The stats tell you all you need to know about Tyler Bozak. 26 years old, 238 career NHL games, 53 goals, 81 assists for 134 points, a career -42 with 21 power play goals. Those are pretty good numbers for a 2009 free agent singing from The Denver Pioneers of the NCAA. Consider the fact that he is the Toronto Maple Leafs number one centre. Consider the fact that he doesn’t elevate Phil Kessel’s play, but Kessel enhances Bozak’s. For a moment, think about the other number one centres around the league that amount close to Bozak’s career numbers in a single breakout season. Maybe he’s not fit to be a number one centre.
Don’t try and tell that to a casual Leaf fan, Brian Burke, or Dave Nonis as he has said Bozak is a player who needs a deal. Yes, for the sake of his career, he needs a deal seeing as he is set to become a UFA on Friday. He’s going to want to continue a career in the NHL, he’s going to want to create as much security for himself as possible asking for a fair term and a fair chunk of change.
When the cap was introduced into the NHL after the 2004 lockout, transactions between and within teams would change. The cap was supposed to create parity, it was supposed to ensure the teams who make a lot of money cannot buy all the talented players away from the teams without an ability to match an offer. I get that. The floor is an issue for this system. Meeting the floor means you have an allotted sum of money you need to spend in order to stay within the regulations of the CBA.
The Florida Panthers were the first team to struggle with meeting the floor when they signed Brian Campbell taking on his 8 year, $57 million contract. Tomas Fleischmann signed a 4 year, $18 million contract, and Kris Versteeg signed a 4 year, $17.6 million contract. The value in dollars these players mean to their teams is greatly exaggerated by means of their salary because their team needed to overpay them to hit the cap floor.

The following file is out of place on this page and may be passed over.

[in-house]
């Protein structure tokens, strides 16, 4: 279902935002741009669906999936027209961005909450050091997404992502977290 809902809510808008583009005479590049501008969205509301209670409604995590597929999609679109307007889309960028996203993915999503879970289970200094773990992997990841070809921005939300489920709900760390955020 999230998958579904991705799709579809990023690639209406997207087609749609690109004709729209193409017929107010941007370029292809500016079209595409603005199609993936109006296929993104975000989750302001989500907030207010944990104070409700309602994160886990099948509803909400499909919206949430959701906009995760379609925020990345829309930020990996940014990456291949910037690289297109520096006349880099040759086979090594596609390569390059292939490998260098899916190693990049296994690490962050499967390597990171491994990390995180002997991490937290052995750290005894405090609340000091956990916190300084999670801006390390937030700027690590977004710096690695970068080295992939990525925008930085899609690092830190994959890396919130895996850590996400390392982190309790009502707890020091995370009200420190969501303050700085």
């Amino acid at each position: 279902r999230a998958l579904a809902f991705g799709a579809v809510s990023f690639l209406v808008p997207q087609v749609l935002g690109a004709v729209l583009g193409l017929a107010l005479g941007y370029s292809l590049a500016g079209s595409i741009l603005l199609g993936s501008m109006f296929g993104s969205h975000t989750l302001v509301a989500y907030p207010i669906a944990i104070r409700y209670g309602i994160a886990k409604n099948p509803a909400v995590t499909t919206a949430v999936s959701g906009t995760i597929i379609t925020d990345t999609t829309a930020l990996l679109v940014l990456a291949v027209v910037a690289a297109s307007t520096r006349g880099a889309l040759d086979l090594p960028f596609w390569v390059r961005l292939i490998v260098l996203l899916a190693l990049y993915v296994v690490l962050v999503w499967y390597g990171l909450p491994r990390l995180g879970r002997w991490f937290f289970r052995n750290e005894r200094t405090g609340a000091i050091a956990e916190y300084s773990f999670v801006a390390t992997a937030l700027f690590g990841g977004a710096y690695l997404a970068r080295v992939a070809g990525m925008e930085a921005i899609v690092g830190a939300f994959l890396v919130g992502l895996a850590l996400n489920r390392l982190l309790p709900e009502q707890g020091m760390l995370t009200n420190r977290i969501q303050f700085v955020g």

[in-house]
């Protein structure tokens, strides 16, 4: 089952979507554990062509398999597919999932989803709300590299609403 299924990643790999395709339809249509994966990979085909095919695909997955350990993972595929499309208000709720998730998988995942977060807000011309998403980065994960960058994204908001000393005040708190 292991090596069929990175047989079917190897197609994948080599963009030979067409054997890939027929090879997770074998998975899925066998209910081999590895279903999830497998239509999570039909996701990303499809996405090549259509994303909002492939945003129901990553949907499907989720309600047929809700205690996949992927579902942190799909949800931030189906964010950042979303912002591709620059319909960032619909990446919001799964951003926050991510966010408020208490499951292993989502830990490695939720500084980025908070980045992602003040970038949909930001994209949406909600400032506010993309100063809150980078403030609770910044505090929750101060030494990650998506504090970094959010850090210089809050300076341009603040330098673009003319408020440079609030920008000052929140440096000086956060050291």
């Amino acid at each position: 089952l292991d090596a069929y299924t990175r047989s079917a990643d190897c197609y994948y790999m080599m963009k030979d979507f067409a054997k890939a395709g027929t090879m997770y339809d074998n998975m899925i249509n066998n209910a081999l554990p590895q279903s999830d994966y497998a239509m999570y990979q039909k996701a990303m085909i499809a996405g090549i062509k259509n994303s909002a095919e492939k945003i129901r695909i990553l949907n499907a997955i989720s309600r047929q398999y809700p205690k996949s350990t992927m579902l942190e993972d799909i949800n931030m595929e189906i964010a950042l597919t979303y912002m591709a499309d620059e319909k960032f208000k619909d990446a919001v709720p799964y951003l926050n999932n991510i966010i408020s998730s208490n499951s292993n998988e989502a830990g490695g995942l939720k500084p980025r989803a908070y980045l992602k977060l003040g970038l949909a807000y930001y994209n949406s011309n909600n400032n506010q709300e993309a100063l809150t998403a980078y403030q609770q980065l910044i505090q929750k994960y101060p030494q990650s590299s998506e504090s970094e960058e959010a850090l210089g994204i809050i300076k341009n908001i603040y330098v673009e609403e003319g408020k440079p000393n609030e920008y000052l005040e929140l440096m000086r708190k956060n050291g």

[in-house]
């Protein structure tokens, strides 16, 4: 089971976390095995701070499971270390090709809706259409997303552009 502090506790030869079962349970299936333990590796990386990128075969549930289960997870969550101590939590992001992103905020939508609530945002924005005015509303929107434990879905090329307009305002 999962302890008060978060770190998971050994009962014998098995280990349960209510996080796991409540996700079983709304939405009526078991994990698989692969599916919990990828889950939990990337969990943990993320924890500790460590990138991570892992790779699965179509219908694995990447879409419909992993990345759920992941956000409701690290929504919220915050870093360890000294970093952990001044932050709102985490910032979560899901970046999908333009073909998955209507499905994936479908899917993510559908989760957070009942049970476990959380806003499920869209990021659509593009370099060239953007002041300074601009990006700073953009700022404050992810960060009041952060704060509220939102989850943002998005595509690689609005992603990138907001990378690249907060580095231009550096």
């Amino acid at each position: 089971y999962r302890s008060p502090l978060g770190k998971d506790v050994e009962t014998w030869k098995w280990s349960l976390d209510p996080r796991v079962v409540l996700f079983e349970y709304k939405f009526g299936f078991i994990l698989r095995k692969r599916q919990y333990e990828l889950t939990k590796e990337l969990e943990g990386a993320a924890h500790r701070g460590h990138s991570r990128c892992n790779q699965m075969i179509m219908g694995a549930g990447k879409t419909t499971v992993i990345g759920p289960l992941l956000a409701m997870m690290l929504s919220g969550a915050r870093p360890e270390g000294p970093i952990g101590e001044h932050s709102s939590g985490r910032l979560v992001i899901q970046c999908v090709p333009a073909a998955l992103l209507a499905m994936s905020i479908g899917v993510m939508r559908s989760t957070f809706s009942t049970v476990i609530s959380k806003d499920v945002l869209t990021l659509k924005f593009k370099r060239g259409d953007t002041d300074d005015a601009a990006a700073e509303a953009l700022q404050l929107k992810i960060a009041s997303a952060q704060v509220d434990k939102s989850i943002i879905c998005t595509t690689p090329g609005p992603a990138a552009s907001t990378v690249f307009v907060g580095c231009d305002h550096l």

Now that teams are overpaying to make sure they hit the cap floor, the market value for players of much higher skill and talent are then raised to reflect their new value. Thus begins the game that is comparables and how much a player is worth up against the money he makes beside the money his competition makes.
Number one centres are often the centrepiece of an NHL team. Sidney Crosby, Steven Stamkos, Jonathan Toews, Joe Thornton, and so on. These guys make top dollar, not because they were given the role of first line centre, but because they earned it and have proven they can not only produce but make those around them produce. Tyler Bozak is not a first line caliber centre, he is not a second line caliber centre. Tyler Bozak is a third line, win-you-a-face-off-when-you-need-it type of player. He doesn’t elevate Phil Kessel’s play, while Kessel has elevated Bozak’s. While paired together for the last two seasons, they are a combined -21.